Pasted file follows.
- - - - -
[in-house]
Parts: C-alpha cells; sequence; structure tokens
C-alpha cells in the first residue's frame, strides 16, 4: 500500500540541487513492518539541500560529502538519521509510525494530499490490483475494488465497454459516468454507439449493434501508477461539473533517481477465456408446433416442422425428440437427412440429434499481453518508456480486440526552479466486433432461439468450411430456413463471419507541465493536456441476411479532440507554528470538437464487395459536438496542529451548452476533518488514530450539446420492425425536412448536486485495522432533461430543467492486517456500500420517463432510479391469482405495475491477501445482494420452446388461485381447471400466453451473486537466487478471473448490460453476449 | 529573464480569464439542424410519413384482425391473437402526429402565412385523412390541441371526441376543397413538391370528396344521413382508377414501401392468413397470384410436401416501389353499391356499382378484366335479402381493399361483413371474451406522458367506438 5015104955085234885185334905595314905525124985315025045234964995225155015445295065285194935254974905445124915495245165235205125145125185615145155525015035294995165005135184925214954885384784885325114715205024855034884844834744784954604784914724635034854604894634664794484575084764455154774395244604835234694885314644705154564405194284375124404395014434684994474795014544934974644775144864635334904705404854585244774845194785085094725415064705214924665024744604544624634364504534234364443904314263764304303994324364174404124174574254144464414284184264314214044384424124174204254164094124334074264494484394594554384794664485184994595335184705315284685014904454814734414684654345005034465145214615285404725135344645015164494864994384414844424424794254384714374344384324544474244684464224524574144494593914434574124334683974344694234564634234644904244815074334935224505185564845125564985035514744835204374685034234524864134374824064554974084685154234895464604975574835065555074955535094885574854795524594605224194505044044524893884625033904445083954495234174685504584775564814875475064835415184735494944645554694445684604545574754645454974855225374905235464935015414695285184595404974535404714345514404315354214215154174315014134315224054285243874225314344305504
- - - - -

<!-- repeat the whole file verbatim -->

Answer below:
[in-house]
Parts: C-alpha cells; sequence; structure tokens
C-alpha cells in the first residue's frame, strides 16, 4: 500500500540541487513492518539541500560529502538519521509510525494530499490490483475494488465497454459516468454507439449493434501508477461539473533517481477465456408446433416442422425428440437427412440429434499481453518508456480486440526552479466486433432461439468450411430456413463471419507541465493536456441476411479532440507554528470538437464487395459536438496542529451548452476533518488514530450539446420492425425536412448536486485495522432533461430543467492486517456500500420517463432510479391469482405495475491477501445482494420452446388461485381447471400466453451473486537466487478471473448490460453476449 | 529573464480569464439542424410519413384482425391473437402526429402565412385523412390541441371526441376543397413538391370528396344521413382508377414501401392468413397470384410436401416501389353499391356499382378484366335479402381493399361483413371474451406522458367506438 5015104955085234885185334905595314905525124985315025045234964995225155015445295065285194935254974905445124915495245165235205125145125185615145155525015035294995165005135184925214954885384784885325114715205024855034884844834744784954604784914724635034854604894634664794484575084764455154774395244604835234694885314644705154564405194284375124404395014434684994474795014544934974644775144864635334904705404854585244774845194785085094725415064705214924665024744604544624634364504534234364443904314263764304303994324364174404124174574254144464414284184264314214044384424124174204254164094124334074264494484394594554384794664485184994595335184705315284685014904454814734414684654345005034465145214615285404725135344645015164494864994384414844424424794254384714374344384324544474244684464224524574144494593914434574124334683974344694234564634234644904244815074334935224505185564845125564985035514744835204374685034234524864134374824064554974084685154234895464604975574835065555074955535094885574854795524594605224194505044044524893884625033904445083954495234174685504584775564814875475064835415184735494944645554694445684604545574754645454974855225374905235464935015414695285184595404974535404714345514404315354214215154174315014134315224054285243874225314344305504